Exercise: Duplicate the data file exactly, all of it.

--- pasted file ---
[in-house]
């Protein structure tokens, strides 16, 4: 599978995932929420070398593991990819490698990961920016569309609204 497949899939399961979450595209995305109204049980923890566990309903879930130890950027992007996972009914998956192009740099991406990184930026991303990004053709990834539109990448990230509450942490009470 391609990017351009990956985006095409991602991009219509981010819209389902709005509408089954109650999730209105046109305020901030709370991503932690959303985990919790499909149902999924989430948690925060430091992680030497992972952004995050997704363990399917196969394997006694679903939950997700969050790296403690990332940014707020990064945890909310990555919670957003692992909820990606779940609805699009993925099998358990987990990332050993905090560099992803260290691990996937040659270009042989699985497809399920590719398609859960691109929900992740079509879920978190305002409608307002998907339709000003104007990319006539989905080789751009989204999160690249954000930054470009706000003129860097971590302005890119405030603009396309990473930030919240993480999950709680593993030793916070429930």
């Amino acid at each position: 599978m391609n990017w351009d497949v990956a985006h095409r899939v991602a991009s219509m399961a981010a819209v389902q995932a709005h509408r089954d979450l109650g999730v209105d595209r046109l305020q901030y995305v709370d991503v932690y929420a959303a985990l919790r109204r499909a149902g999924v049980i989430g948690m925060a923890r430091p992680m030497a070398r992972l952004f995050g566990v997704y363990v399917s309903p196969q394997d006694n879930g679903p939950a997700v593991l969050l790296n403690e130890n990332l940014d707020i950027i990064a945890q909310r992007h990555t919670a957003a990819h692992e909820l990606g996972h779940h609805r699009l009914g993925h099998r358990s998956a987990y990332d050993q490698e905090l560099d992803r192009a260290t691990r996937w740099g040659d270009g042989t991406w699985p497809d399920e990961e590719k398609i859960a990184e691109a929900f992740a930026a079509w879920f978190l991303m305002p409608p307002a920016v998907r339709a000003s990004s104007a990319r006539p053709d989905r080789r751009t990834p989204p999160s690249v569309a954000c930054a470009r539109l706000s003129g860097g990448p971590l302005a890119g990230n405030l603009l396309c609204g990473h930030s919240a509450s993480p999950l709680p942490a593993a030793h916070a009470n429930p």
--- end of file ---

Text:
[in-house]
């Protein structure tokens, strides 16, 4: 599978995932929420070398593991990819490698990961920016569309609204 497949899939399961979450595209995305109204049980923890566990309903879930130890950027992007996972009914998956192009740099991406990184930026991303990004053709990834539109990448990230509450942490009470 391609990017351009990956985006095409991602991009219509981010819209389902709005509408089954109650999730209105046109305020901030709370991503932690959303985990919790499909149902999924989430948690925060430091992680030497992972952004995050997704363990399917196969394997006694679903939950997700969050790296403690990332940014707020990064945890909310990555919670957003692992909820990606779940609805699009993925099998358990987990990332050993905090560099992803260290691990996937040659270009042989699985497809399920590719398609859960691109929900992740079509879920978190305002409608307002998907339709000003104007990319006539989905080789751009989204999160690249954000930054470009706000003129860097971590302005890119405030603009396309990473930030919240993480999950709680593993030793916070429930």
């Amino acid at each position: 599978m391609n990017w351009d497949v990956a985006h095409r899939v991602a991009s219509m399961a981010a819209v389902q995932a709005h509408r089954d979450l109650g999730v209105d595209r046109l305020q901030y995305v709370d991503v932690y929420a959303a985990l919790r109204r499909a149902g999924v049980i989430g948690m925060a923890r430091p992680m030497a070398r992972l952004f995050g566990v997704y363990v399917s309903p196969q394997d006694n879930g679903p939950a997700v593991l969050l790296n403690e130890n990332l940014d707020i950027i990064a945890q909310r992007h990555t919670a957003a990819h692992e909820l990606g996972h779940h609805r699009l009914g993925h099998r358990s998956a987990y990332d050993q490698e905090l560099d992803r192009a260290t691990r996937w740099g040659d270009g042989t991406w699985p497809d399920e990961e590719k398609i859960a990184e691109a929900f992740a930026a079509w879920f978190l991303m305002p409608p307002a920016v998907r339709a000003s990004s104007a990319r006539p053709d989905r080789r751009t990834p989204p999160s690249v569309a954000c930054a470009r539109l706000s003129g860097g990448p971590l302005a890119g990230n405030l603009l396309c609204g990473h930030s919240a509450s993480p999950l709680p942490a593993a030793h916070a009470n429930p």